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Using Web 2.0 tools for learning

March 4th, 2010 by Graham Attwell

The EU funded Politics project is using a web based story telling process to encourage ypoung people to explore politcial involvement and develop their own ideas around politica;l issues and events.

The project intends to use social software and Web 2.0 software to develop learning pathways for participants in six different European countries.  One of the first tasks for the project has been to produce a report on Web 2.0 tools for learning. The report has been  written by Pontydysgu intern student Jo Turner Attwell, and and is based on previous work by Jenny Hughes in the handbook on Teachers Aids on Creating Content for Learning Environments (available for free download on the Taccle website) together with more recent materials posted on the Chalkface section of this web site.

You can read the introduction to the report below and download the full (14 page) version of the paper in ODT and Doc format at the bottom of this page.

Technologies are changing very fast. Up until recently Learning Management Systems – systems that help to organise and administer learning programmes for students and store and organise learning materials seemed to be the most important technology for creating and managing content. But since then, we have seen an explosion in the use of social networking applications like blogs and wikis, as part of what has been called Web 2.0. These are tools that make it very easy for people to create their own content in different forms – text, pictures, audio and video. POLITICS aims to provide Web 2.0 tools to enhance the learning experience achieved within the development of the participants own Politics story. The project hopes to improve the participants knowledge of Politics in their country of residence by leading them through a Webquest type pathway.  Embedding these tools into a platform designed to allow communication between participants and collection of resources helps to create opportunities for tasks inspiring creativity within these pathways.

There are currently a wide range of web2.0 tools and programmes, particularly those that are useful in a pedagogical way. Many of these tools are already widely used, such as the microblogging tool twitter, or the video sharing tool youtube. Some systems are simply designed for the sharing of content such as Flickr or Slideshare, however some social networking sites go a step further. Videothreads or PB wiki allows deeper interaction as people can add and contribute to the information or work already there. This means content can be created and edited collaboratively online.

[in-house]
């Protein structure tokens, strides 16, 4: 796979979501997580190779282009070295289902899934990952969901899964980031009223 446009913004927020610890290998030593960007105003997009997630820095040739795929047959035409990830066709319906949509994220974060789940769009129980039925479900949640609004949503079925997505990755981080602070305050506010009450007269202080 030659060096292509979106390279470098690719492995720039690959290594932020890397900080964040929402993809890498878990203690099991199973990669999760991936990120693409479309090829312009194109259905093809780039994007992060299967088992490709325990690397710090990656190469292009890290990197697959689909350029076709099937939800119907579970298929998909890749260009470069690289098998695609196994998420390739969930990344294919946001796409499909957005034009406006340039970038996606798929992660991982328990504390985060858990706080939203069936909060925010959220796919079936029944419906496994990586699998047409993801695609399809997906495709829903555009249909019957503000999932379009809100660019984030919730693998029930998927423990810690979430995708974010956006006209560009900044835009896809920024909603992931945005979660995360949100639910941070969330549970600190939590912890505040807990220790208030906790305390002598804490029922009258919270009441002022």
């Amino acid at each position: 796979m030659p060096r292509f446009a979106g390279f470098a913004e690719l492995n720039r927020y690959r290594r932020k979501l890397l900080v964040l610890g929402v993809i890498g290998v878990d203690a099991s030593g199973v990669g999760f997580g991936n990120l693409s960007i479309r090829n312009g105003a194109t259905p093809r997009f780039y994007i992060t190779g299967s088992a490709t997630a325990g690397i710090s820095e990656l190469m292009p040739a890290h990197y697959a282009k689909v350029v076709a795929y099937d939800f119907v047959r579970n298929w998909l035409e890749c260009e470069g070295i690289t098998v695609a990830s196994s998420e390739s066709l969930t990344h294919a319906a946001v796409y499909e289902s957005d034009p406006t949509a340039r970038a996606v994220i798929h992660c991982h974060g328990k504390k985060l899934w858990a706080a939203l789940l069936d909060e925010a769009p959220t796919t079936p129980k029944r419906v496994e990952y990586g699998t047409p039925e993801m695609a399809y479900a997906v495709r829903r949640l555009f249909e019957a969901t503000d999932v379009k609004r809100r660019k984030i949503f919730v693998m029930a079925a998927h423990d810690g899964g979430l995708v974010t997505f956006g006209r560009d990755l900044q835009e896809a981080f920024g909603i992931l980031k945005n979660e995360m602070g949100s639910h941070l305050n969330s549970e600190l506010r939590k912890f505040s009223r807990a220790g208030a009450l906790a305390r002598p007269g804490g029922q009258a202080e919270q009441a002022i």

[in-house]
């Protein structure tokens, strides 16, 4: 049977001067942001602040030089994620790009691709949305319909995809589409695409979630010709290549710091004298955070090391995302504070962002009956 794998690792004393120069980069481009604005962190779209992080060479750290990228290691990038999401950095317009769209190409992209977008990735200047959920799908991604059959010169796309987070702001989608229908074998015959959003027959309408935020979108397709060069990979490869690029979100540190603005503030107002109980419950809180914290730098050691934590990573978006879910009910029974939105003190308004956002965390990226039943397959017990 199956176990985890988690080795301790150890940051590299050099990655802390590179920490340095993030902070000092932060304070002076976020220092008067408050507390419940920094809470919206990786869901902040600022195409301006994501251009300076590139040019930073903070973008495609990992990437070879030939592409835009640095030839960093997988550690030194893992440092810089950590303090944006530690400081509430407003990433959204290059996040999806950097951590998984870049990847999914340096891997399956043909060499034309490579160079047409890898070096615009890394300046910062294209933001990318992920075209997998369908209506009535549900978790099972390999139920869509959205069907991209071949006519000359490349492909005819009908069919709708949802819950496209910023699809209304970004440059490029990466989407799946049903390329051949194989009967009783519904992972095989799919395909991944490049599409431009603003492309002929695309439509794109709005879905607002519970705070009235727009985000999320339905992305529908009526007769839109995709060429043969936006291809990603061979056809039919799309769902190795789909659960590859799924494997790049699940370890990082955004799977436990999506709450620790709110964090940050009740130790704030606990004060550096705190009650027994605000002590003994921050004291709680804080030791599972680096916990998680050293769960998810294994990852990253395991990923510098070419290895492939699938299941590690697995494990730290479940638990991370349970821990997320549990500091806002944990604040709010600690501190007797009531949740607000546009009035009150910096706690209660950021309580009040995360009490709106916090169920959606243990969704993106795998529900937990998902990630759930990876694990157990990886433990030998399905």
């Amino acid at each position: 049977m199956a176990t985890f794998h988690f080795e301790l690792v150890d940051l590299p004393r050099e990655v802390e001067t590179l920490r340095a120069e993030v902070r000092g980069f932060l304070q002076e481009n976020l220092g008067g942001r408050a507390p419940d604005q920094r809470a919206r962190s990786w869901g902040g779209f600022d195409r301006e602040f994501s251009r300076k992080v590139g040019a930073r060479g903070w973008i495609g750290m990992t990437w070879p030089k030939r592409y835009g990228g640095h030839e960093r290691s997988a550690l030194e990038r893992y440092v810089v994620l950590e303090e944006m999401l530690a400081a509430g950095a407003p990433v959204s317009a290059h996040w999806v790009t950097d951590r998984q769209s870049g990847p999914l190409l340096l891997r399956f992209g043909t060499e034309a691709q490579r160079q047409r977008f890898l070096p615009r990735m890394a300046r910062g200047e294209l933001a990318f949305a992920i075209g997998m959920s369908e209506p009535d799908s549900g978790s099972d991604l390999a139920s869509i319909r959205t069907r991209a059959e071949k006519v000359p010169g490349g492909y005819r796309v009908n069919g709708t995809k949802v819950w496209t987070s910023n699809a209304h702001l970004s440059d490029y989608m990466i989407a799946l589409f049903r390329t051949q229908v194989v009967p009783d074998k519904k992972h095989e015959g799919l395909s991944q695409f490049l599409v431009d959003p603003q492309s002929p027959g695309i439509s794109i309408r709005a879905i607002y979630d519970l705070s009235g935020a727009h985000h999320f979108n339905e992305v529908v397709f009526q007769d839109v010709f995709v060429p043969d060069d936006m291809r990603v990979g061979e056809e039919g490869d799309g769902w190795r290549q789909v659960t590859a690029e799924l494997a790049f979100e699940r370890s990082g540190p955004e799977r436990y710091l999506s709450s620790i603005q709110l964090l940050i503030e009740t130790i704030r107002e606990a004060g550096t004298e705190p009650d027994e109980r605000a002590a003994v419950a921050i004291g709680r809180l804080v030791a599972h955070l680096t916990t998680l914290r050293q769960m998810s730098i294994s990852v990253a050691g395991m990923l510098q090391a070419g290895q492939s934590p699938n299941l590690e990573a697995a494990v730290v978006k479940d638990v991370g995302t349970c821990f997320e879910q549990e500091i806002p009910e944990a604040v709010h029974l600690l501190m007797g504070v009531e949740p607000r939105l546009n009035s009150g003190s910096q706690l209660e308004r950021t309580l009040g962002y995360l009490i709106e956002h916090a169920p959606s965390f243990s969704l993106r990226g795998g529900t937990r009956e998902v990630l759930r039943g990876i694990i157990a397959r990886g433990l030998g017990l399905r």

Some of the applications listed below are specifically for creating content, for example, authoring tools, or for storing and sharing materials you and your students have created. Others, like online messaging tools, are essentially designed as tools for communication. Some can serve both purposes, for example blogs. However, it is increasingly difficult to draw a line between them. A Skype text message about the weather may be no more than a simple social exchange between two people but group text chats on Skype by members of a community of practice discussing their ideas can create a rich learning resource. It seems a fairly pointless academic exercise to try and differentiate between them. They are all useful tools and applications for teachers so we are including both.

odt version

Review of existing web20 tools25-1

Doc version

Review of existing web20 tools25-1

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